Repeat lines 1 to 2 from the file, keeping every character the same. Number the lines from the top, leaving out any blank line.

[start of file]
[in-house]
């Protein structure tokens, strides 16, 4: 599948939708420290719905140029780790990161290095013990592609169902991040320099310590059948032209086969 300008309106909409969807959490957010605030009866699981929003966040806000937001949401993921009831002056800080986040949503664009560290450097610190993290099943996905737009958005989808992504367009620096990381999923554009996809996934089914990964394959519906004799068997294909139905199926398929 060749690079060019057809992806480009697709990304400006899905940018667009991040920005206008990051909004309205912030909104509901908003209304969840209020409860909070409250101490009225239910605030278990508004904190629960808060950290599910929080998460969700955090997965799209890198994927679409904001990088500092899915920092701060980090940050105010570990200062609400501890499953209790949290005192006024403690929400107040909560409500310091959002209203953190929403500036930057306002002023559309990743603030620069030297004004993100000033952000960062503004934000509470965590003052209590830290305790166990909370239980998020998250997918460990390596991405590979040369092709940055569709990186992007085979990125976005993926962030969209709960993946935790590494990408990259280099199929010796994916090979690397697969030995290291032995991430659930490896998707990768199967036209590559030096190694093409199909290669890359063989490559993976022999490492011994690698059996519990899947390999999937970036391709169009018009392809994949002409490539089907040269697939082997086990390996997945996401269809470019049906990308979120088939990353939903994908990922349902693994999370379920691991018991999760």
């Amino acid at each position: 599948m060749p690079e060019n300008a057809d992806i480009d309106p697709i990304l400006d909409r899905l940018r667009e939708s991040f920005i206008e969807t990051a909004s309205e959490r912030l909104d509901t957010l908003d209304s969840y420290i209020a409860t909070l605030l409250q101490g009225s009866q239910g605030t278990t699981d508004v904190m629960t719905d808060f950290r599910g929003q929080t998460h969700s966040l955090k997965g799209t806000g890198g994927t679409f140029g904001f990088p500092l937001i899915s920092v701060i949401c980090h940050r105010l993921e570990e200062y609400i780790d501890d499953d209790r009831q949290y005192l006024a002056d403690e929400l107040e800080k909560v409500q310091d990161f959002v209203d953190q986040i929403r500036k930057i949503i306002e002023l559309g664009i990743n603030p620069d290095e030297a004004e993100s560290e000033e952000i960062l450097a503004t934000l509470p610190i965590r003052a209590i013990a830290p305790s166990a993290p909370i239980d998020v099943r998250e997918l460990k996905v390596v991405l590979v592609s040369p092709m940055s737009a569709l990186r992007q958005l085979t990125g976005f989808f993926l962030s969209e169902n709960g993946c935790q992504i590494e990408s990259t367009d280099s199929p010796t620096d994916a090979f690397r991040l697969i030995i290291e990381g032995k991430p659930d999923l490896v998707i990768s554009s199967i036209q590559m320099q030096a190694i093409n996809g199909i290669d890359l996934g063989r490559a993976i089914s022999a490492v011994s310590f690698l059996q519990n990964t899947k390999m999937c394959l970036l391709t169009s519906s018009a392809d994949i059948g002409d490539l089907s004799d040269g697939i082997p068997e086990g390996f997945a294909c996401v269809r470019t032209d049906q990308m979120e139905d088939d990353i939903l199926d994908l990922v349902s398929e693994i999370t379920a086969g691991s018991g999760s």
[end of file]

[in-house]
């Protein structure tokens, strides 16, 4: 599948939708420290719905140029780790990161290095013990592609169902991040320099310590059948032209086969 300008309106909409969807959490957010605030009866699981929003966040806000937001949401993921009831002056800080986040949503664009560290450097610190993290099943996905737009958005989808992504367009620096990381999923554009996809996934089914990964394959519906004799068997294909139905199926398929 060749690079060019057809992806480009697709990304400006899905940018667009991040920005206008990051909004309205912030909104509901908003209304969840209020409860909070409250101490009225239910605030278990508004904190629960808060950290599910929080998460969700955090997965799209890198994927679409904001990088500092899915920092701060980090940050105010570990200062609400501890499953209790949290005192006024403690929400107040909560409500310091959002209203953190929403500036930057306002002023559309990743603030620069030297004004993100000033952000960062503004934000509470965590003052209590830290305790166990909370239980998020998250997918460990390596991405590979040369092709940055569709990186992007085979990125976005993926962030969209709960993946935790590494990408990259280099199929010796994916090979690397697969030995290291032995991430659930490896998707990768199967036209590559030096190694093409199909290669890359063989490559993976022999490492011994690698059996519990899947390999999937970036391709169009018009392809994949002409490539089907040269697939082997086990390996997945996401269809470019049906990308979120088939990353939903994908990922349902693994999370379920691991018991999760």